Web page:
“Yes, ma. He is well.”

“Ehen”, she replied eyeing the wall beside me suspiciously while her lips hissed again at me.

“Well, tell him that his presence is wanted in the school tomorrow before 12pm. E nugo?” [did you hear?].

“Yes ma”, I replied.

“That is 12pm; when the long hand is at 12 and the short hand is also at 12″, she said pointing to the wall clock on her left.

My walk home was the longest I have ever done. I thought about running away to the next village but I knew they would only bring me back as soon as anyone found me. My palms were sweaty as I opened the gate to the house. Papa’s motorcycle was parked under the tree and I could see more than one pair of slippers lining the entrance to the inner room. Maybe Father Peter was here. He would plead with papa on my behalf. I thought to myself. But as I approached the door I noticed it wasn’t Father Peter but Chief Akubeze and Mazi Ike, my father’s hunting partners. They were drinking palmwine and from the stench in the room and their loud voices, even my dense brain knew in an instant that they were all drunk.

“Nno nu” [welcome] I said half kneeling half standing.

“Aha Chinwe!” screamed Mazi Ike, “you are home. Have you been told the good news?”, he said pulling me to his lap.

I looked at papa, wondering what on earth the good news could be.

“Your mother is pregnant”, Chief Akubeze replied in between hiccups. My eyes widened with surprise.

“This time she shall have a boy”, papa said looking straight at me. “Ife ojoh ma mezikwa ozo” [a bad thing will not happen again].

“Chukwu makwe” [God will not allow], replied Chief Akubeze as he drank from his big cup of palm wine.

“Congratulations papa”, I replied. As I walked towards the kitchen, I wasn’t quite sure how I felt about it all. On one hand, I was glad that Papa would have the boy he so craved for but on the other, I felt a tightening in my stomach that I couldn’t quite explain.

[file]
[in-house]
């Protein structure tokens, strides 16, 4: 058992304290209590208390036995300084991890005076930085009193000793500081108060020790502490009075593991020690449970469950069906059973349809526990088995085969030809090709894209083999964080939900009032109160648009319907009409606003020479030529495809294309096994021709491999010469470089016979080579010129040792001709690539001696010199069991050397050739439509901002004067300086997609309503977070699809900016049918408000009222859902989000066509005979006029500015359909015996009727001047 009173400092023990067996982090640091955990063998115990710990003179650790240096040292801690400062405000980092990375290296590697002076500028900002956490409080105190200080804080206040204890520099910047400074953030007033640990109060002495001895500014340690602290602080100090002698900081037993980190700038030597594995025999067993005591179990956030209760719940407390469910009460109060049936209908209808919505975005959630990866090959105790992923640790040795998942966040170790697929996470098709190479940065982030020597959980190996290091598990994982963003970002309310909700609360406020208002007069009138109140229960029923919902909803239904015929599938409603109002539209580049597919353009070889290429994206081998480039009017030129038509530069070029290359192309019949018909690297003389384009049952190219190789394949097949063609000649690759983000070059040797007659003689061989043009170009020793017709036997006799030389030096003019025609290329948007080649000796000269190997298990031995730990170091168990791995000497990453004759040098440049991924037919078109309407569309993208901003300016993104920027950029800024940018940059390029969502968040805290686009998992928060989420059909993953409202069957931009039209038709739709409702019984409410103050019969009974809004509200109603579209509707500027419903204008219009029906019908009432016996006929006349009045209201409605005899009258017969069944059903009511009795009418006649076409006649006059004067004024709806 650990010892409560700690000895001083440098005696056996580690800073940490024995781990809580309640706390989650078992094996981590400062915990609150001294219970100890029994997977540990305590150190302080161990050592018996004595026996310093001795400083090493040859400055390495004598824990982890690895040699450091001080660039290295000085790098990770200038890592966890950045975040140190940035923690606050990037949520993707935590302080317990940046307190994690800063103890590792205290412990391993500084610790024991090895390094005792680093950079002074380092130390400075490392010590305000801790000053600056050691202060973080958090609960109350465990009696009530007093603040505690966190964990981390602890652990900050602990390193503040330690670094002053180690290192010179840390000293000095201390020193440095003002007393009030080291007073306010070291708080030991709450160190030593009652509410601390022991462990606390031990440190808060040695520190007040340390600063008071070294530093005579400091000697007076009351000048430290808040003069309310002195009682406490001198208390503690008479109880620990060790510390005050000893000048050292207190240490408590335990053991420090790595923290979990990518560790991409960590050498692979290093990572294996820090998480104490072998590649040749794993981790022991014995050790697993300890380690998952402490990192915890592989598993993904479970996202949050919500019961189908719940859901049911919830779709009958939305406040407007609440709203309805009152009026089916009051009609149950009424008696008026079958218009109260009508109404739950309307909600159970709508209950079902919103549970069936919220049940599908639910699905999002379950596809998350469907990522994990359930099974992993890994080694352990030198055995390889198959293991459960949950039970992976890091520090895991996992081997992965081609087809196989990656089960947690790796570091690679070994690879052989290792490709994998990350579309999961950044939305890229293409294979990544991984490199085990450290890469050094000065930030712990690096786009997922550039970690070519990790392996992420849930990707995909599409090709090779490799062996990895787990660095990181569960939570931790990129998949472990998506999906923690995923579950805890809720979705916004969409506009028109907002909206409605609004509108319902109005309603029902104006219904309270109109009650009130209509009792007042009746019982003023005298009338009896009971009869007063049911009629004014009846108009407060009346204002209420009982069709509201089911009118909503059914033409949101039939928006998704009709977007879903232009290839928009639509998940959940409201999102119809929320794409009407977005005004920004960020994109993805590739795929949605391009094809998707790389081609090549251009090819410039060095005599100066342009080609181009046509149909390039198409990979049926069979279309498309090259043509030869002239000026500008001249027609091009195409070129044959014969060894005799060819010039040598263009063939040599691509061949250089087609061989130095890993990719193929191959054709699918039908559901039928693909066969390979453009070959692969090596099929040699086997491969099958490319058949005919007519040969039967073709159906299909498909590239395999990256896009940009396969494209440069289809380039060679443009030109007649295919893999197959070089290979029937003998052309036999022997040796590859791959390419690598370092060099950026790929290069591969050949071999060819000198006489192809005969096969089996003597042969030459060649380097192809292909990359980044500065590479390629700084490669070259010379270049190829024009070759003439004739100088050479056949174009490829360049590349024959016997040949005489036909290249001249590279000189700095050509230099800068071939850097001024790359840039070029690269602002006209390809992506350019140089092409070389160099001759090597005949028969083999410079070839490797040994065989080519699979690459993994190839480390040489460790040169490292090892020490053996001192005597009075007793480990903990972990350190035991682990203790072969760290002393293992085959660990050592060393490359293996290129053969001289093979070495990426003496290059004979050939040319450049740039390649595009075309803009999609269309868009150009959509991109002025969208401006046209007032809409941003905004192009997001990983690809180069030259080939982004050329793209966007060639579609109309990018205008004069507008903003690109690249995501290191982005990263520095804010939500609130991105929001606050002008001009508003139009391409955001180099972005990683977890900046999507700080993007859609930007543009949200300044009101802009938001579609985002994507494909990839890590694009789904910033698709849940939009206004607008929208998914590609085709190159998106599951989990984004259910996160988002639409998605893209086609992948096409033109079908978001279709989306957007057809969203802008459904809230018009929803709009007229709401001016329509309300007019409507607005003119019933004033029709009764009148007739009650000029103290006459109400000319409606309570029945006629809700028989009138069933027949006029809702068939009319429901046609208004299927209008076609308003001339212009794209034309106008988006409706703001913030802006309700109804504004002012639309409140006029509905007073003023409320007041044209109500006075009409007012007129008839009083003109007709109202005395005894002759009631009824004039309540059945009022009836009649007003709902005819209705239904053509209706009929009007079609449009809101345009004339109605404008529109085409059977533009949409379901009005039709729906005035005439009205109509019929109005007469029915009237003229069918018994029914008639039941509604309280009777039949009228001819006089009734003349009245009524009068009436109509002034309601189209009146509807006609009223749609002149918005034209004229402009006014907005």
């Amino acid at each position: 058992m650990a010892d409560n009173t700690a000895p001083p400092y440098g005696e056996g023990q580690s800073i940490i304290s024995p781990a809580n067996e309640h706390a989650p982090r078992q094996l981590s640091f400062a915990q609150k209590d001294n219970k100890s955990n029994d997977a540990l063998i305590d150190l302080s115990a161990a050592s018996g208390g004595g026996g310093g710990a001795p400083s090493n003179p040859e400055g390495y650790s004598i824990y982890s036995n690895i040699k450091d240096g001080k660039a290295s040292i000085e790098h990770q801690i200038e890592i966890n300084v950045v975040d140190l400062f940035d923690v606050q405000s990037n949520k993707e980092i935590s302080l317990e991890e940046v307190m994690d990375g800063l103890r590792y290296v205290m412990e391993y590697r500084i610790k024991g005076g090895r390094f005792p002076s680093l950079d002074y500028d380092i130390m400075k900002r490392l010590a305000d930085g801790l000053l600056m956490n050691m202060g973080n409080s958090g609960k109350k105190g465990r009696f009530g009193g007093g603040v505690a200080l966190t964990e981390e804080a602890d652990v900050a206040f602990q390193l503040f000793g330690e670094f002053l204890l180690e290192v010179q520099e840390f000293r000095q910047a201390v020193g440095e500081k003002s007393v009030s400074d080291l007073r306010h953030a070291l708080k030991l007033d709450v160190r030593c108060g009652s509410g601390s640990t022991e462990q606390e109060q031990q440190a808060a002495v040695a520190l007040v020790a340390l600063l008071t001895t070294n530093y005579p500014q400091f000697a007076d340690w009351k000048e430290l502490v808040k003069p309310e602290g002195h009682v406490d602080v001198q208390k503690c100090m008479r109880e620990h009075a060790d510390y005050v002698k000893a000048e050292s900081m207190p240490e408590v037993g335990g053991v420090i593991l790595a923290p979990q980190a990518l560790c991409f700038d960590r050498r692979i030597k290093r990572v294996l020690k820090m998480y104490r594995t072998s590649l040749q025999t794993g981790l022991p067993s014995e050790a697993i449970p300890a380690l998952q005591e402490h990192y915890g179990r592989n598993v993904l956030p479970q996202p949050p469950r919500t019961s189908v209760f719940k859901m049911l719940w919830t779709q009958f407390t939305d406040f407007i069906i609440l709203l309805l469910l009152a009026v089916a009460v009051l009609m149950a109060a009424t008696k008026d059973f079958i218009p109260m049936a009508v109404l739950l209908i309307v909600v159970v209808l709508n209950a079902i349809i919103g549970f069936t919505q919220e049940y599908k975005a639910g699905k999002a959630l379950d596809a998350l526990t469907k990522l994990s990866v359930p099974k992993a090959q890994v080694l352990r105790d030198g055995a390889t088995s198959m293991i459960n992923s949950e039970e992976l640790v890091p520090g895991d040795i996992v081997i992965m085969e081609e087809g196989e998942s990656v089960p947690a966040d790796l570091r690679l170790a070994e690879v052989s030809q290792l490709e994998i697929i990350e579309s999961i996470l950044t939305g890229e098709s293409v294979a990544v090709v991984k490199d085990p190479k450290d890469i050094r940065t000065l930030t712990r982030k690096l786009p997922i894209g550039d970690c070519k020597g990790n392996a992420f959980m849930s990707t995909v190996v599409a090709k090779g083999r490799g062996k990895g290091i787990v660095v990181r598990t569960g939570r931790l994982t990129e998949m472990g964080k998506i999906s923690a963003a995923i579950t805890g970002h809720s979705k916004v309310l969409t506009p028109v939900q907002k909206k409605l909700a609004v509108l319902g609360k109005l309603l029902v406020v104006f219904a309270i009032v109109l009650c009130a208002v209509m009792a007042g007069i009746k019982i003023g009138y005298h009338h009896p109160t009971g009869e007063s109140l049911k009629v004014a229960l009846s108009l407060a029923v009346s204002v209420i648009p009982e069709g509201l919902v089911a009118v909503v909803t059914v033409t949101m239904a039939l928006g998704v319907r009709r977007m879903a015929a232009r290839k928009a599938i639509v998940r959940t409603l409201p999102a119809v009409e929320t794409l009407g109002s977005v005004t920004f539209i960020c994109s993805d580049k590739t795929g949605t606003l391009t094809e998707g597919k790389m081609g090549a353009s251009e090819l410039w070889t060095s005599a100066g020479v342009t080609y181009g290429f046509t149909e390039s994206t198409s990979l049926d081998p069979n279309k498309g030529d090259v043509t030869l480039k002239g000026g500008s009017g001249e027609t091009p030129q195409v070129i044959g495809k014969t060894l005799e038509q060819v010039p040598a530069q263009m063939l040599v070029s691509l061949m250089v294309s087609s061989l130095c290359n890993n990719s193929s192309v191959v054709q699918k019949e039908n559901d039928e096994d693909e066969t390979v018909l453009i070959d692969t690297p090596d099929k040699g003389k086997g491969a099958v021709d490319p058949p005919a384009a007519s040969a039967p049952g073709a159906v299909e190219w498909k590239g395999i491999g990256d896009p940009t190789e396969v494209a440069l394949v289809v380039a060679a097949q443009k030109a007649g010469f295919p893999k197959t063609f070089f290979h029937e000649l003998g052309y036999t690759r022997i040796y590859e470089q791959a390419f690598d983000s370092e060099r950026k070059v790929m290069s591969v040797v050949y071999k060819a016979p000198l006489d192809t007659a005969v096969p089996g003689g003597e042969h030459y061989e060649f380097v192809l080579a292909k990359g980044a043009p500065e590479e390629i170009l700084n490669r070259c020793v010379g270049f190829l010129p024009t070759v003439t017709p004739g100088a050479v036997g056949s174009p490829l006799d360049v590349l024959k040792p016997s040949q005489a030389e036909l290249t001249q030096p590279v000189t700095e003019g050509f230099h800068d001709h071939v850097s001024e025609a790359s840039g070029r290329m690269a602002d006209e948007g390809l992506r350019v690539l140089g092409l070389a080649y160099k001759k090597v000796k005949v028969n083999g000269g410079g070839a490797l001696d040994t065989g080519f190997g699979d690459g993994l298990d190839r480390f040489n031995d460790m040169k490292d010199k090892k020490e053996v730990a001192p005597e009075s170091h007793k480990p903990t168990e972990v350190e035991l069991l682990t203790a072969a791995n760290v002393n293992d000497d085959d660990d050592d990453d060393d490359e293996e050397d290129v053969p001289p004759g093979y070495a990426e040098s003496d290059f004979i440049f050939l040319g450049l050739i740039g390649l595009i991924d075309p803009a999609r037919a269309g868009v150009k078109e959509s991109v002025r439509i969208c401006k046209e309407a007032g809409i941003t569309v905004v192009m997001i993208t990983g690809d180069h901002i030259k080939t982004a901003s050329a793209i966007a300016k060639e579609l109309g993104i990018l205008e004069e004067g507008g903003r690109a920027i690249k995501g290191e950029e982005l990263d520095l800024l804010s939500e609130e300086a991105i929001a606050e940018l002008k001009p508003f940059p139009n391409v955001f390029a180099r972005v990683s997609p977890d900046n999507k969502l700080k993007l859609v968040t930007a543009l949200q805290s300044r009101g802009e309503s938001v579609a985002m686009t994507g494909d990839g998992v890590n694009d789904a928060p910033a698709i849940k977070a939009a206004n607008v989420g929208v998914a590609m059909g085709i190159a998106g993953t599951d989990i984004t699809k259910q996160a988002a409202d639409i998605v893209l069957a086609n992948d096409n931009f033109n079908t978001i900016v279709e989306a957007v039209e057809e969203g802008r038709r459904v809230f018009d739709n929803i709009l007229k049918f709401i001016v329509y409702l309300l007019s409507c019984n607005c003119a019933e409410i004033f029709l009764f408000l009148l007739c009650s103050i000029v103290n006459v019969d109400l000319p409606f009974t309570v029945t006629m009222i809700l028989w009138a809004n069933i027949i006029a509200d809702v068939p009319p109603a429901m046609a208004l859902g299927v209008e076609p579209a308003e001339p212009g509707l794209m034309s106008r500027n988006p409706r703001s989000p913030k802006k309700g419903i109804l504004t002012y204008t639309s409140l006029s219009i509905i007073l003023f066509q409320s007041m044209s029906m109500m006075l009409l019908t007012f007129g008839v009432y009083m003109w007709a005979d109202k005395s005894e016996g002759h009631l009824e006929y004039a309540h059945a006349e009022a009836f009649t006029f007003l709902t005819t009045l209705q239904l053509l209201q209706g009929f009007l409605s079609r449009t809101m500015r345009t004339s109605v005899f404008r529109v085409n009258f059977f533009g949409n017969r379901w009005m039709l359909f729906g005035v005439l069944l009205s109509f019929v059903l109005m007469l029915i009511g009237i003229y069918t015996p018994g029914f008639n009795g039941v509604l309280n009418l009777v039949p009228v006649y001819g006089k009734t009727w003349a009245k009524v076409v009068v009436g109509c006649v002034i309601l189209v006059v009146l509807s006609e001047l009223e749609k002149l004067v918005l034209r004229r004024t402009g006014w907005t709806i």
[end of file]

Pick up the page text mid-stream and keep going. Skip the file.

“Congratulations mama”, I said as I entered the kitchen. I wasn’t sure if she could hear me over the loud chattering voices of both Aunty Ifeoma and Aunty Chioma. But to my surprise she said “dalu nwam” [thank you my child] and smiled. It was a rare thing to see mama smile and the tightening I felt earlier at the pit of my stomach loosened slightly. Maybe this was a blessing, a male child would make both papa and mama happy. I said to myself. I looked past the stove as I walked towards my room; we were eating beans again for the third day running. Maybe a male child would also bring better food, I thought as my head hit the warm mattress.

I woke up in a pool of my own sweat. I had a bad dream again. I dreamt that Chief Akubeze and Mazi Ike watched as papa touched me. My bad dreams were a usual occurrence but this time papa was holding a male child with one hand while he fondled my breasts wit the other. I began reflecting on the day’s events and it was only then I realised that I had forgotten to give papa the message from Mrs Uba. I was dead. Papa was either going to kill me himself or Mrs Uba would do it for him. I sat up in bed wondering what I was going to do. It was then that I noticed a light coming from the corner of the wood shed. Maybe papa was outside washing his motorcycle I thought. I better go and give him Mrs Uba’s message. Perhaps he is still happy about the male child and will not even care how many times I have failed. So I got up, changed out of my school uniform and began rehearsing exactly what I would say to papa as I approached the wood shed.